What We're Drinking: Every Damn Variant of Goose Island Bourbon County Stout

There are a lot of barrel-aged stouts out there. This one has 'em all beat.

Age-wise, anyway. Goose Island's Bourbon County Brand Stout was first brewed back in '92 as one of the U.S.'s very first commercial barrel-aged beers, and the recipe hasn't changed since. The base beer, by the brewery's own admission, is an unbalanced, not-all-that-great stout that's never released on its own. As soon as the stuff is done brewing, it's laid to rest in whiskey barrels for about a year, during which time the beer picks up intensely boozy notes -- vanilla, caramel, oak -- and turns from so-so into a jaw-droppingly delicious, 14% ABV monster of a beer.

The final product is one of those critically acclaimed rarities with such high demand that it's not easy to come by. Each year the stuff is released on Black Friday, and people line up at shops for hours for the chance to snag a few bottles. But if you keep an eye out, you can get lucky and find it on tap or on a store shelf around this time of year.

In addition to the normal version, the brewery also puts out a few variants. There are two standard ones -- the coffee and barleywine versions -- and two that change each year. We got the whole 2014 lineup, and tried them all side by side.

The Lineup

Bourbon County Brand Stout

The standard imperial stout that's been aged in bourbon oak barrels for a year.

This is everything a big, boozy barrel-aged stout should be. There's a sticky malt sweetness and tons of rich, oaky bourbon flavor. It's strong as hell -- there's no doubt that this is a double digit ABV beer -- so even the 12oz bottles are best enjoyed with a friend (or two), but the alcohol doesn't overwhelm. Instead it's layered in with the toffee and vanilla notes, making for a terrific slow sipper. It's maybe a touch too sweet, but that's the only fault we can find with it.


Bourbon County Brand Barleywine

A barleywine ale that's aged in barrels that previously held Bourbon County Stout.

Even though the base beer is different, it's surprising how similar this tastes to Bourbon County Stout. There's a heavier, lasting sweetness to this one, though, that borders on cloying. It's got more caramel flavor and less roasty malt character, and is a great beer by any standard -- and is certainly the best barleywine we've tasted -- but isn't quite as outstanding as the others in the lineup.


Bourbon County Brand Coffee Stout

Bourbon County Brand Stout that's been blended with cold brew. Each year's batch uses a different kind of coffee bean for subtle changes.

If you like coffee (or, hell, even if you don't), this one will blow your mind. The cold brew helps to mellow the huge boozy and syrupy taste of the stout, and adds an aromatic roasty aspect. Even though there's a strongly noticeable coffee note -- it's like sticking your nose in a bag of freshly ground beans -- it doesn't overwhelm, so there's still plenty of the bourbon-y goodness at play.


Bourbon County Brand Vanilla Rye

Bourbon County Stout that's been aged in rye barrels with vanilla beans.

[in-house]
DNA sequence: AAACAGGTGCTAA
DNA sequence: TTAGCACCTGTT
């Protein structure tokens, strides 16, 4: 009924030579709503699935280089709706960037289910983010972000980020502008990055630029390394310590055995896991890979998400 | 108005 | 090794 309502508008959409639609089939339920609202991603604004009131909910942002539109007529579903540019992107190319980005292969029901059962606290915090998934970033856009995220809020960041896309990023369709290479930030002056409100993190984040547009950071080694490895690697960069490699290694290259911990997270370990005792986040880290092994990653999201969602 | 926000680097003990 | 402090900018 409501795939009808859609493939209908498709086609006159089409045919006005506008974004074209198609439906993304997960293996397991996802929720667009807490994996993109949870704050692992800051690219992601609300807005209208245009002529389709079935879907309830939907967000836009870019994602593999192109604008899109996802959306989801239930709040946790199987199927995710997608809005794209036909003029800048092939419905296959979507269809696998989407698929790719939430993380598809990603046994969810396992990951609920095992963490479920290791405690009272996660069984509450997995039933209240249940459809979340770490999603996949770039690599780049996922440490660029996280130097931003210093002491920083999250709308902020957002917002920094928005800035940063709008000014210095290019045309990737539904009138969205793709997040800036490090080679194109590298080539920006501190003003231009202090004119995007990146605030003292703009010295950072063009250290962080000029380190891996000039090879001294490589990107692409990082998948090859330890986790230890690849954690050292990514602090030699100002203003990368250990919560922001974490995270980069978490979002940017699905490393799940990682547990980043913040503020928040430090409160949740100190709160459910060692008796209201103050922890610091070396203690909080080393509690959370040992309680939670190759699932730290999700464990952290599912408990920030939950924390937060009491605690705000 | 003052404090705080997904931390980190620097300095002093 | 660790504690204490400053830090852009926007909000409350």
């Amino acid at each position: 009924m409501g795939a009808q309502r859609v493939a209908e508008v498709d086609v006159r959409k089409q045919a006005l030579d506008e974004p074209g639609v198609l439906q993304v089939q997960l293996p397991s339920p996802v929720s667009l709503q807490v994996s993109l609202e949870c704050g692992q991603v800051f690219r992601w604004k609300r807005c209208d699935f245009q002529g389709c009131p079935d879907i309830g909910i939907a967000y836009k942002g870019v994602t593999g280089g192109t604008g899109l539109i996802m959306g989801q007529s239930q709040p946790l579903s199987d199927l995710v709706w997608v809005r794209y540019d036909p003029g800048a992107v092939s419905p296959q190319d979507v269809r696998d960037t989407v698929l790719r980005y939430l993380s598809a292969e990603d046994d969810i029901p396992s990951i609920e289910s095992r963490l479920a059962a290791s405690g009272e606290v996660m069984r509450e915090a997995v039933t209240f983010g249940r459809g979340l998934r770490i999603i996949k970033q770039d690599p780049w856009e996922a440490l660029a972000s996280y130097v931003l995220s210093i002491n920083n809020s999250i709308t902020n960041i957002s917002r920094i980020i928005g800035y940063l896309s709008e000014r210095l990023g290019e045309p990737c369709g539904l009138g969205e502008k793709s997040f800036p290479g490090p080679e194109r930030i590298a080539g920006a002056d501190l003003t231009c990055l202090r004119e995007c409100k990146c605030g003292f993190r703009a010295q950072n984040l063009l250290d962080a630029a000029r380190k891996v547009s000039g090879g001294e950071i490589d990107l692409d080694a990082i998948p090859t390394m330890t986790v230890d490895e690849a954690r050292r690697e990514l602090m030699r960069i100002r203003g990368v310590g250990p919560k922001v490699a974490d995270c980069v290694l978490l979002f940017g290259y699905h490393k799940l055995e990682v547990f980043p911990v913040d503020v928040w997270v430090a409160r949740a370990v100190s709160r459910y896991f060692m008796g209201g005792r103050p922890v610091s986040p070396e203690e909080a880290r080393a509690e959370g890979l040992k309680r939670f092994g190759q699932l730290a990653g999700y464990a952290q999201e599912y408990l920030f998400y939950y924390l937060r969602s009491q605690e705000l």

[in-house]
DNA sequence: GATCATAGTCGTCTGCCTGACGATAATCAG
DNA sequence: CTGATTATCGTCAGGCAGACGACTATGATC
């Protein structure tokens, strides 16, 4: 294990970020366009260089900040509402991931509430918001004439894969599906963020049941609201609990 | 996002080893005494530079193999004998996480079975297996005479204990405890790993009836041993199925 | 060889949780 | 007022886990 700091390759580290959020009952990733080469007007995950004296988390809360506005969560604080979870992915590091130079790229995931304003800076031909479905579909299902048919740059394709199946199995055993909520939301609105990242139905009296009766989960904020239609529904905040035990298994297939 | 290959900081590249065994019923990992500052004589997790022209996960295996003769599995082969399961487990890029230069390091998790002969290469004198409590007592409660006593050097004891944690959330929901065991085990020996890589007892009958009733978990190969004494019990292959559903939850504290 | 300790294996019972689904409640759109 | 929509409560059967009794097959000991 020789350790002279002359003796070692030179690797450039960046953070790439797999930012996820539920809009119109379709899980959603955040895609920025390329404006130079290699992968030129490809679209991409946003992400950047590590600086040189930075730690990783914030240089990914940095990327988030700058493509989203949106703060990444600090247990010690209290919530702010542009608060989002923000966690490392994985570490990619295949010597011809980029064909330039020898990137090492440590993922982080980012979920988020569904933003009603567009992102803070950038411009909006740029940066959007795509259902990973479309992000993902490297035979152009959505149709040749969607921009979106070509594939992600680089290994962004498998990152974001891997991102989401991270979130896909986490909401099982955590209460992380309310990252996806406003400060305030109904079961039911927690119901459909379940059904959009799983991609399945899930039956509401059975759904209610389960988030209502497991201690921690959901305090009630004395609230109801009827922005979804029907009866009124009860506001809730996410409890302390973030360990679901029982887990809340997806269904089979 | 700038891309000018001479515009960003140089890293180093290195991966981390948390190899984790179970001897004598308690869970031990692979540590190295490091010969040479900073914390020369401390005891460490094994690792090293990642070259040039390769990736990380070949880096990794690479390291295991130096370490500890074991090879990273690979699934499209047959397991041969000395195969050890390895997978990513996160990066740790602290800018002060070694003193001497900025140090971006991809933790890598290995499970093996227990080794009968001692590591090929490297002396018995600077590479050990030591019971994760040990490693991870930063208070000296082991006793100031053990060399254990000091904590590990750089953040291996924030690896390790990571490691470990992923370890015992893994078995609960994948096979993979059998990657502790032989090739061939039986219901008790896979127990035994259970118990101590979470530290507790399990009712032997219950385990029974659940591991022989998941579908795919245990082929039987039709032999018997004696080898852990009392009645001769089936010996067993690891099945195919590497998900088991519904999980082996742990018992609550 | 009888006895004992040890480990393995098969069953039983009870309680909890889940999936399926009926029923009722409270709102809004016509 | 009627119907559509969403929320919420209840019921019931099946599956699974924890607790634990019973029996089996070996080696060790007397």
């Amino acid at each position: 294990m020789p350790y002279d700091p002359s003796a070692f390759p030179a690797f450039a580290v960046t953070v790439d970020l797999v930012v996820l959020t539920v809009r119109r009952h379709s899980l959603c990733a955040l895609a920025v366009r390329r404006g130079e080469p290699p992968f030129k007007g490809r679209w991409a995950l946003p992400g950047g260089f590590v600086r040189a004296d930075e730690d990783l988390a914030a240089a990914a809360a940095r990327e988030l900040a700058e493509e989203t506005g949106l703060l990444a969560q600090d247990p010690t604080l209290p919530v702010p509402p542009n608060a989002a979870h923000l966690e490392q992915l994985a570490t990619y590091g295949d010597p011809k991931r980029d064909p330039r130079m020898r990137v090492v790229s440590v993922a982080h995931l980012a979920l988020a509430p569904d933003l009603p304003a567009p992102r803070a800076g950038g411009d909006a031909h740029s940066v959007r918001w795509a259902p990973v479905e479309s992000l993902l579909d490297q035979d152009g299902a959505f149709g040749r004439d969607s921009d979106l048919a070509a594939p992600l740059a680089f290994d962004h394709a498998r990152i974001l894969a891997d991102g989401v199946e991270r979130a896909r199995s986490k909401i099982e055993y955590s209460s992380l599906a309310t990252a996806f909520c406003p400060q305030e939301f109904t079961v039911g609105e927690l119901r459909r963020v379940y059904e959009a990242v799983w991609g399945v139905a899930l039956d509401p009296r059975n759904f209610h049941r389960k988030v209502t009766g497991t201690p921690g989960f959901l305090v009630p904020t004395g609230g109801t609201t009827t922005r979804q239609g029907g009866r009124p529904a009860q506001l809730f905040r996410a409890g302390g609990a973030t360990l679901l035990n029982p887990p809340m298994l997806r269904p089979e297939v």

The vanilla jumps out right away. There's wave after wave of it, a warming, mellow note up front that pairs beautifully with the stout's already great bourbon flavors, and then a sharp kick in the aftertaste from the rye barrels. The sweetness of the standard stout seems very slightly toned down, and that plus the vanilla rye aspects make this a seriously impressive beer, even in the face of already great competition.


Bourbon County Brand Proprietor's Stout

Bourbon County Stout that's been aged in rye barrels with cassia bark (cinnamon, basically), panella sugar, coconut water, and cocoa nibs. This one's only available in Chicago, and is the most elusive in an already rare bunch.

Woah, there's a lot going on with this one. There's definitely a spicy twinge up front from the cassia bark and rye barrels, and a subtle coconut note and even more sweetness than usual in the finish. The cocoa nibs seem to get lost in the mix -- we couldn't taste it.

It's good, and interesting, but the coconut and panella sugar seem to add a little bit too much sweetness to an already sugary-tasting stout, and some of us ended up favoring the other variants over this one. Which is ironic, since this is far and away the hardest to come by, and most highly prized among beer collectors. Though in fairness, some others thought it was evenly balanced, and the best variant of the bunch.

We'd venture to say that it's a beautiful and thoroughly unique beer, but maybe not worth the arm and a leg you'd pay for it in a beer trade -- if you can even find someone willing to part with a bottle to begin with.


The Verdict

They're all terrific, and well worth your money if you find them on a tap list or bottle shop shelf. The winner is a toss-up, though. We could all agree that the coffee, proprietor's, and vanilla were especially outstanding, though some said it was a tie between the coffee and vanilla rye, and others thought it was between the coffee and proprietor's. Though that's just splitting hairs considering how impressively crafted each one is.

If you want to try some for yourself, plug your zip code into the Beermenus pages for the regular stout, coffee variant, or barleywine and you might get lucky. Unfortunately, you're probably out of luck on the other two if you didn't get a bottle already, since collectors go especially crazy for those ones.

Bottles and kegs usually sell out quickly after the release day on Black Friday, but your local shops and bars might have some lying around if you want to try to hunt it down.

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